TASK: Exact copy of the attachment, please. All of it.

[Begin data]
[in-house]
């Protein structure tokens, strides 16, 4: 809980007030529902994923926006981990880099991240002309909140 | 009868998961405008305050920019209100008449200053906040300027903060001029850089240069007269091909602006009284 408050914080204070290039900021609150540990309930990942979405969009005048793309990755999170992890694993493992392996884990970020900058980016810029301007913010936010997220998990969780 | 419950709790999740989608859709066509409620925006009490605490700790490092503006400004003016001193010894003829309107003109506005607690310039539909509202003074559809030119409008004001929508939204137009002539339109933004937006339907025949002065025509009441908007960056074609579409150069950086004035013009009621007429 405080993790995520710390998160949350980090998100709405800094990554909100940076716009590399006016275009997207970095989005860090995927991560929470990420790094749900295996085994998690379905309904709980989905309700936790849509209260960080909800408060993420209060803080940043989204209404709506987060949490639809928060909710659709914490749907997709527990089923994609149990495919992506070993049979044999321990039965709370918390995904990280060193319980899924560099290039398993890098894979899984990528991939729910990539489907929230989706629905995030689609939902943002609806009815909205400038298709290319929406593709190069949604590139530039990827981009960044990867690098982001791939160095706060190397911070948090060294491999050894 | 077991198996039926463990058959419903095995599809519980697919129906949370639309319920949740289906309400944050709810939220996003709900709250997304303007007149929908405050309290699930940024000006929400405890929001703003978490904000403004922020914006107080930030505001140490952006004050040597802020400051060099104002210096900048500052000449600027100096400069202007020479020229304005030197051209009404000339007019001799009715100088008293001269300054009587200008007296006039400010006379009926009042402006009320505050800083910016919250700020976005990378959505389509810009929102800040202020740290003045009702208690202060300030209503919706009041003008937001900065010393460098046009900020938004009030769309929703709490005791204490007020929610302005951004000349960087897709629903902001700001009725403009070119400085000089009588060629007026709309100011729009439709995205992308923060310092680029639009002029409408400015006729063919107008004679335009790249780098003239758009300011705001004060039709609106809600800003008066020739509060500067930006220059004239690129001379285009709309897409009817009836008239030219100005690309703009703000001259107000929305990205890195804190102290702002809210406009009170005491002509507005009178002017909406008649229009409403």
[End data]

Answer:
[in-house]
């Protein structure tokens, strides 16, 4: 809980007030529902994923926006981990880099991240002309909140 | 009868998961405008305050920019209100008449200053906040300027903060001029850089240069007269091909602006009284 408050914080204070290039900021609150540990309930990942979405969009005048793309990755999170992890694993493992392996884990970020900058980016810029301007913010936010997220998990969780 | 419950709790999740989608859709066509409620925006009490605490700790490092503006400004003016001193010894003829309107003109506005607690310039539909509202003074559809030119409008004001929508939204137009002539339109933004937006339907025949002065025509009441908007960056074609579409150069950086004035013009009621007429 405080993790995520710390998160949350980090998100709405800094990554909100940076716009590399006016275009997207970095989005860090995927991560929470990420790094749900295996085994998690379905309904709980989905309700936790849509209260960080909800408060993420209060803080940043989204209404709506987060949490639809928060909710659709914490749907997709527990089923994609149990495919992506070993049979044999321990039965709370918390995904990280060193319980899924560099290039398993890098894979899984990528991939729910990539489907929230989706629905995030689609939902943002609806009815909205400038298709290319929406593709190069949604590139530039990827981009960044990867690098982001791939160095706060190397911070948090060294491999050894 | 077991198996039926463990058959419903095995599809519980697919129906949370639309319920949740289906309400944050709810939220996003709900709250997304303007007149929908405050309290699930940024000006929400405890929001703003978490904000403004922020914006107080930030505001140490952006004050040597802020400051060099104002210096900048500052000449600027100096400069202007020479020229304005030197051209009404000339007019001799009715100088008293001269300054009587200008007296006039400010006379009926009042402006009320505050800083910016919250700020976005990378959505389509810009929102800040202020740290003045009702208690202060300030209503919706009041003008937001900065010393460098046009900020938004009030769309929703709490005791204490007020929610302005951004000349960087897709629903902001700001009725403009070119400085000089009588060629007026709309100011729009439709995205992308923060310092680029639009002029409408400015006729063919107008004679335009790249780098003239758009300011705001004060039709609106809600800003008066020739509060500067930006220059004239690129001379285009709309897409009817009836008239030219100005690309703009703000001259107000929305990205890195804190102290702002809210406009009170005491002509507005009178002017909406008649229009409403």